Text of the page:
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Abstract

Seafood is an increasingly important source of sustenance as it provides an energy efficient, low environmental impact source of protein. New innovations and techniques have improved fishing efficiency and scale, making seafood relatively inexpensive to catch. However, this increase in volume has consequently generated a growing global concern about the environmental impacts of seafood production and harvesting. The resulting increase in seafood demand was matched by an inverse decrease in fish stock. For example, tuna has decreased in global population by 80% since 1970, and is decimated by severe overfishing.

In order to educate consumers about the environmental effects of production and consumption of seafood and its environmental global effects, eco-labeling agencies began to brand exclusive product that meet specific requirements. Through our research, we aimed to evaluate the premium that consumers are willing to pay for eco-labeled seafood product. More specifically, we sought to evaluate how consumer education level, income, proximity to ocean, as well as preferences with regard to local produce effect consumers choices towards consuming local and sustainable seafood. Our survey results indicated that people who have “lower education” are willing to pay more for locally caught seafood than those who have “higher education” but are willing to pay less for sustainable seafood than those with “higher education”, people are willing to pay more for locally caught seafood the closer they live to the ocean, individuals with higher income are willing to pay more for both sustainability and locally caught seafood, and lastly consumers who “Often or Always” consume sustainable local produce were more likely to prefer local and sustainable seafood.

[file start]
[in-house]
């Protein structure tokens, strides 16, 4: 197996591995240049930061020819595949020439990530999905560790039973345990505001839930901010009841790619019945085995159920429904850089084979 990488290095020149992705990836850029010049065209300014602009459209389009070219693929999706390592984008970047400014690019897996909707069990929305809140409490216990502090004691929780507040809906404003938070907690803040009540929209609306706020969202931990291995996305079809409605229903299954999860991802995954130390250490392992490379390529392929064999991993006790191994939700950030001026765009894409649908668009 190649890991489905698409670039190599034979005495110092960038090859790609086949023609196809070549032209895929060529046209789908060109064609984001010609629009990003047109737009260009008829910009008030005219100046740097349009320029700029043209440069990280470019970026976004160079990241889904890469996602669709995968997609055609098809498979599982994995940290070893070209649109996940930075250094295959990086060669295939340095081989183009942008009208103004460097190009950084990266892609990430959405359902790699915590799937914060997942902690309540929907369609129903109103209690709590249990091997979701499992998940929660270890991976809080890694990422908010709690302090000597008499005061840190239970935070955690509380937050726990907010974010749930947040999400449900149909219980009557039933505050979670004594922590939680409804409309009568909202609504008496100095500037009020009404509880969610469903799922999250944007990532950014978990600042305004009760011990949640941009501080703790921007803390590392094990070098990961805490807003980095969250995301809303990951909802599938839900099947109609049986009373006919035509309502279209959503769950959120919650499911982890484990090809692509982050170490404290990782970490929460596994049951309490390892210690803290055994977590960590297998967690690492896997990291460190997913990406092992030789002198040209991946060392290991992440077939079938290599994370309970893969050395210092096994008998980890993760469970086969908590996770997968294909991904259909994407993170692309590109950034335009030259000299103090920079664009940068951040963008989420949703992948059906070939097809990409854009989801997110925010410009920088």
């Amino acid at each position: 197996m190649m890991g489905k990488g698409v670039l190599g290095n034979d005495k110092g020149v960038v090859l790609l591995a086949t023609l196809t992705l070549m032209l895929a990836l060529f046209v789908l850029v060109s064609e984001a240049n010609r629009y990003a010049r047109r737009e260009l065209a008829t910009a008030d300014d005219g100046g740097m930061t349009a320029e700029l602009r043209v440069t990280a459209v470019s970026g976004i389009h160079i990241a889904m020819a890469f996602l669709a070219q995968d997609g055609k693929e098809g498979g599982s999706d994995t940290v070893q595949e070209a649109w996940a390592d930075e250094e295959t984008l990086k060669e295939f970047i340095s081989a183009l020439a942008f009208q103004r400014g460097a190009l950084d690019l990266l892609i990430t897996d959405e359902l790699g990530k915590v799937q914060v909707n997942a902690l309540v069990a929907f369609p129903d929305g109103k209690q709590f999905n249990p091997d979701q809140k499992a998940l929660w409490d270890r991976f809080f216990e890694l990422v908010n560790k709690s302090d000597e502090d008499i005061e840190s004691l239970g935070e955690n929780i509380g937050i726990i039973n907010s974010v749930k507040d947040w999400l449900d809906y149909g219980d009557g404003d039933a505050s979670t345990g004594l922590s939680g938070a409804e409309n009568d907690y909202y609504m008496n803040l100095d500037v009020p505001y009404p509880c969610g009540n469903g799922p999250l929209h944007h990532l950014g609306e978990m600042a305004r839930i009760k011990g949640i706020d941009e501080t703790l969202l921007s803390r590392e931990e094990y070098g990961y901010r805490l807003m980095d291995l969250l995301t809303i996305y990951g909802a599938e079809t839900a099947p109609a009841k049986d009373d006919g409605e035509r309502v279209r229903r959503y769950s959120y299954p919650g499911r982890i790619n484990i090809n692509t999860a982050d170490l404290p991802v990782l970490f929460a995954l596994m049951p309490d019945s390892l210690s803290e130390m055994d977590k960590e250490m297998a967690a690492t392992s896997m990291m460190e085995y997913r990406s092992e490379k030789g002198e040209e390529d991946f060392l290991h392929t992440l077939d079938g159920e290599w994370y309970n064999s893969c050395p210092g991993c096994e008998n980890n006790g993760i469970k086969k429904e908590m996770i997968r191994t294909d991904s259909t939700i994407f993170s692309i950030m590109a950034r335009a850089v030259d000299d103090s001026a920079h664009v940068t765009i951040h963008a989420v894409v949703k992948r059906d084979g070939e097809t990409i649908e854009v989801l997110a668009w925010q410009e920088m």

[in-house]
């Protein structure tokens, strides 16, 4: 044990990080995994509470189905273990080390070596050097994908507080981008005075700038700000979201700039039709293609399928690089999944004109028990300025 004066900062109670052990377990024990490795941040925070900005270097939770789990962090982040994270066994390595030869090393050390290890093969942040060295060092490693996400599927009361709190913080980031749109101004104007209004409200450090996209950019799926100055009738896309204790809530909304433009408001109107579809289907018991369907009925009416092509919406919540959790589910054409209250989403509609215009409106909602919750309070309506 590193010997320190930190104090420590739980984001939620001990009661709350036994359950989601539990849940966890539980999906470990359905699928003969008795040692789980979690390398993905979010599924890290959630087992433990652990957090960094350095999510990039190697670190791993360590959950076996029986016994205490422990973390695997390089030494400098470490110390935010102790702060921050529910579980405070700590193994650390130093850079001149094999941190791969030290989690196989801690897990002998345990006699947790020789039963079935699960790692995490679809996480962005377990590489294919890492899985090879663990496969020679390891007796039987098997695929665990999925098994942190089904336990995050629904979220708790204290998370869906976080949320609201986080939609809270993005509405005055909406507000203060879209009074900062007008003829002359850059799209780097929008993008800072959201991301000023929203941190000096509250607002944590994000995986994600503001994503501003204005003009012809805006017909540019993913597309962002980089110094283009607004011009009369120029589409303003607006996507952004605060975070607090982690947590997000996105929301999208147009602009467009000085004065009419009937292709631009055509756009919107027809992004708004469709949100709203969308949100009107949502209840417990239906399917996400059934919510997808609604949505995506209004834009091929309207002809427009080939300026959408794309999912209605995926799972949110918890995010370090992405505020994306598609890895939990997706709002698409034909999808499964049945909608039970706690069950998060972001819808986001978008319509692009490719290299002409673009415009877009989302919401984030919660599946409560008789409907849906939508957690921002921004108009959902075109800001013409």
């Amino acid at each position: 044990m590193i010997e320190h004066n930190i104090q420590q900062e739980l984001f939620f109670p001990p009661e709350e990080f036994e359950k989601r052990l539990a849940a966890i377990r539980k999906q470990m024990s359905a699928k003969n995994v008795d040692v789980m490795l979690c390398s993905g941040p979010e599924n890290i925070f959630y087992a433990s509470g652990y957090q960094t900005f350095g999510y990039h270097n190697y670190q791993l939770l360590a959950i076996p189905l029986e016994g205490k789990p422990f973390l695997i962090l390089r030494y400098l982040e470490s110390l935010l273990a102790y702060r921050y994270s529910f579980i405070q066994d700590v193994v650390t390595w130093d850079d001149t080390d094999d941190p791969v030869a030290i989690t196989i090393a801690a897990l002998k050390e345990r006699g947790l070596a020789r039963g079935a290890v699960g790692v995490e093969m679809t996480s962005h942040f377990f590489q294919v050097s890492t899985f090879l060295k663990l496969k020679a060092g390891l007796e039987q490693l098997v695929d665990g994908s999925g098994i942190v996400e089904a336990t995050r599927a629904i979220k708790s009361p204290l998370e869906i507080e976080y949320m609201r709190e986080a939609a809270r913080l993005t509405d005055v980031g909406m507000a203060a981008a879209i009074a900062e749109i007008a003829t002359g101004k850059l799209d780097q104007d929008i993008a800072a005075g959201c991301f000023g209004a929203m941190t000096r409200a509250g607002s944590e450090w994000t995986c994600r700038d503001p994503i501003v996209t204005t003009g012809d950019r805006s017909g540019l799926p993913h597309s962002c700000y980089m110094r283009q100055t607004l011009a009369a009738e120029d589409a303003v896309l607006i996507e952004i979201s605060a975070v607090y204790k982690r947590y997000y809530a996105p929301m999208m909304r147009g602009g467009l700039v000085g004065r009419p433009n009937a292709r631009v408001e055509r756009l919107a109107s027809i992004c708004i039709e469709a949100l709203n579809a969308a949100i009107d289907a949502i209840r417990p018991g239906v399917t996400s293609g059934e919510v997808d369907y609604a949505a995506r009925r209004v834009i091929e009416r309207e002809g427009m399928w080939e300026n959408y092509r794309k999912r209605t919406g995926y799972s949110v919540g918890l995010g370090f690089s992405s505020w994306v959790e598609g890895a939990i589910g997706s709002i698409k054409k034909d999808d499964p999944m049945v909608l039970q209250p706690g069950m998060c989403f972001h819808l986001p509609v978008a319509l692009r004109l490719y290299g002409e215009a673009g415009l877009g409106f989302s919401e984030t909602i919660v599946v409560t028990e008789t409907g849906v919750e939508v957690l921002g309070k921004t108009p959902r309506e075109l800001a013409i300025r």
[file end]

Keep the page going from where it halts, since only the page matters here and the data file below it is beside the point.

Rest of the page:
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Economics Commons

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